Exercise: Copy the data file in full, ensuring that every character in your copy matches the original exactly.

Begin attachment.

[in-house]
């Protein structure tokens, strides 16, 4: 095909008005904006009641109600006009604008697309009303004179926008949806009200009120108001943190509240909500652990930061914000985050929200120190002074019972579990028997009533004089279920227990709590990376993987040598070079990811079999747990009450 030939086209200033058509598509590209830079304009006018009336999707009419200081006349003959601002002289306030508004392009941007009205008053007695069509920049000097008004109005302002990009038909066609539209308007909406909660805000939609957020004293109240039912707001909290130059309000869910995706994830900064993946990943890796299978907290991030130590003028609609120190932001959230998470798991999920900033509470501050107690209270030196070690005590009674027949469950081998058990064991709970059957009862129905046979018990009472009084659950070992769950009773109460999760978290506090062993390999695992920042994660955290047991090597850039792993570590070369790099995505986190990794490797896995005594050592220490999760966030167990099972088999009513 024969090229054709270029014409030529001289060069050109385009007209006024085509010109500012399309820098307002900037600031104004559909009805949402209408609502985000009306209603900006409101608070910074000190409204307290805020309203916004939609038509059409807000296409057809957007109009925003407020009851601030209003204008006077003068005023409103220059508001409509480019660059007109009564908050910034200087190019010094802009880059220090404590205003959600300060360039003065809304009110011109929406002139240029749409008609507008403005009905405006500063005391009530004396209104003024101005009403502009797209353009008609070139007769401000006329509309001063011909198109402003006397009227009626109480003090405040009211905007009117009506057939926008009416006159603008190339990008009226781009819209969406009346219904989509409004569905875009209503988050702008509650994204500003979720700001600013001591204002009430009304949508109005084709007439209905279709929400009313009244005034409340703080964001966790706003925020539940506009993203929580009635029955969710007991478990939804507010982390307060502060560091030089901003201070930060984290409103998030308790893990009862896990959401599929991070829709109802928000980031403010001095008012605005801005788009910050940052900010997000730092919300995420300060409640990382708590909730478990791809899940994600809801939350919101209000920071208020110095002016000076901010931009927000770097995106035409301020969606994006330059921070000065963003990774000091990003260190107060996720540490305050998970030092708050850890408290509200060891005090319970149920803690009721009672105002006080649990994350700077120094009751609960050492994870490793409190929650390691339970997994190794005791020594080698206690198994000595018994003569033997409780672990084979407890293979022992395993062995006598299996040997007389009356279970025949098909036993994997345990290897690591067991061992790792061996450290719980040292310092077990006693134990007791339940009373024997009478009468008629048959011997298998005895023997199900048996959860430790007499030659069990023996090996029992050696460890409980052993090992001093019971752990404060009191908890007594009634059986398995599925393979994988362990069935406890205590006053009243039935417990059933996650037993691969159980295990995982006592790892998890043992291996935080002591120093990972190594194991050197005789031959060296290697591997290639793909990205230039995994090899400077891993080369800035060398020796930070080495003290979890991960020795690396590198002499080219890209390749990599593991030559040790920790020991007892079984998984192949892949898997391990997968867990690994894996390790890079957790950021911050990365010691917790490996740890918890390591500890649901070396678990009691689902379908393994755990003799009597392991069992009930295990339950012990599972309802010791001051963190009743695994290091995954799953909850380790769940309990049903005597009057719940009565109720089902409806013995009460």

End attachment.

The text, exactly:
[in-house]
């Protein structure tokens, strides 16, 4: 095909008005904006009641109600006009604008697309009303004179926008949806009200009120108001943190509240909500652990930061914000985050929200120190002074019972579990028997009533004089279920227990709590990376993987040598070079990811079999747990009450 030939086209200033058509598509590209830079304009006018009336999707009419200081006349003959601002002289306030508004392009941007009205008053007695069509920049000097008004109005302002990009038909066609539209308007909406909660805000939609957020004293109240039912707001909290130059309000869910995706994830900064993946990943890796299978907290991030130590003028609609120190932001959230998470798991999920900033509470501050107690209270030196070690005590009674027949469950081998058990064991709970059957009862129905046979018990009472009084659950070992769950009773109460999760978290506090062993390999695992920042994660955290047991090597850039792993570590070369790099995505986190990794490797896995005594050592220490999760966030167990099972088999009513 024969090229054709270029014409030529001289060069050109385009007209006024085509010109500012399309820098307002900037600031104004559909009805949402209408609502985000009306209603900006409101608070910074000190409204307290805020309203916004939609038509059409807000296409057809957007109009925003407020009851601030209003204008006077003068005023409103220059508001409509480019660059007109009564908050910034200087190019010094802009880059220090404590205003959600300060360039003065809304009110011109929406002139240029749409008609507008403005009905405006500063005391009530004396209104003024101005009403502009797209353009008609070139007769401000006329509309001063011909198109402003006397009227009626109480003090405040009211905007009117009506057939926008009416006159603008190339990008009226781009819209969406009346219904989509409004569905875009209503988050702008509650994204500003979720700001600013001591204002009430009304949508109005084709007439209905279709929400009313009244005034409340703080964001966790706003925020539940506009993203929580009635029955969710007991478990939804507010982390307060502060560091030089901003201070930060984290409103998030308790893990009862896990959401599929991070829709109802928000980031403010001095008012605005801005788009910050940052900010997000730092919300995420300060409640990382708590909730478990791809899940994600809801939350919101209000920071208020110095002016000076901010931009927000770097995106035409301020969606994006330059921070000065963003990774000091990003260190107060996720540490305050998970030092708050850890408290509200060891005090319970149920803690009721009672105002006080649990994350700077120094009751609960050492994870490793409190929650390691339970997994190794005791020594080698206690198994000595018994003569033997409780672990084979407890293979022992395993062995006598299996040997007389009356279970025949098909036993994997345990290897690591067991061992790792061996450290719980040292310092077990006693134990007791339940009373024997009478009468008629048959011997298998005895023997199900048996959860430790007499030659069990023996090996029992050696460890409980052993090992001093019971752990404060009191908890007594009634059986398995599925393979994988362990069935406890205590006053009243039935417990059933996650037993691969159980295990995982006592790892998890043992291996935080002591120093990972190594194991050197005789031959060296290697591997290639793909990205230039995994090899400077891993080369800035060398020796930070080495003290979890991960020795690396590198002499080219890209390749990599593991030559040790920790020991007892079984998984192949892949898997391990997968867990690994894996390790890079957790950021911050990365010691917790490996740890918890390591500890649901070396678990009691689902379908393994755990003799009597392991069992009930295990339950012990599972309802010791001051963190009743695994290091995954799953909850380790769940309990049903005597009057719940009565109720089902409806013995009460």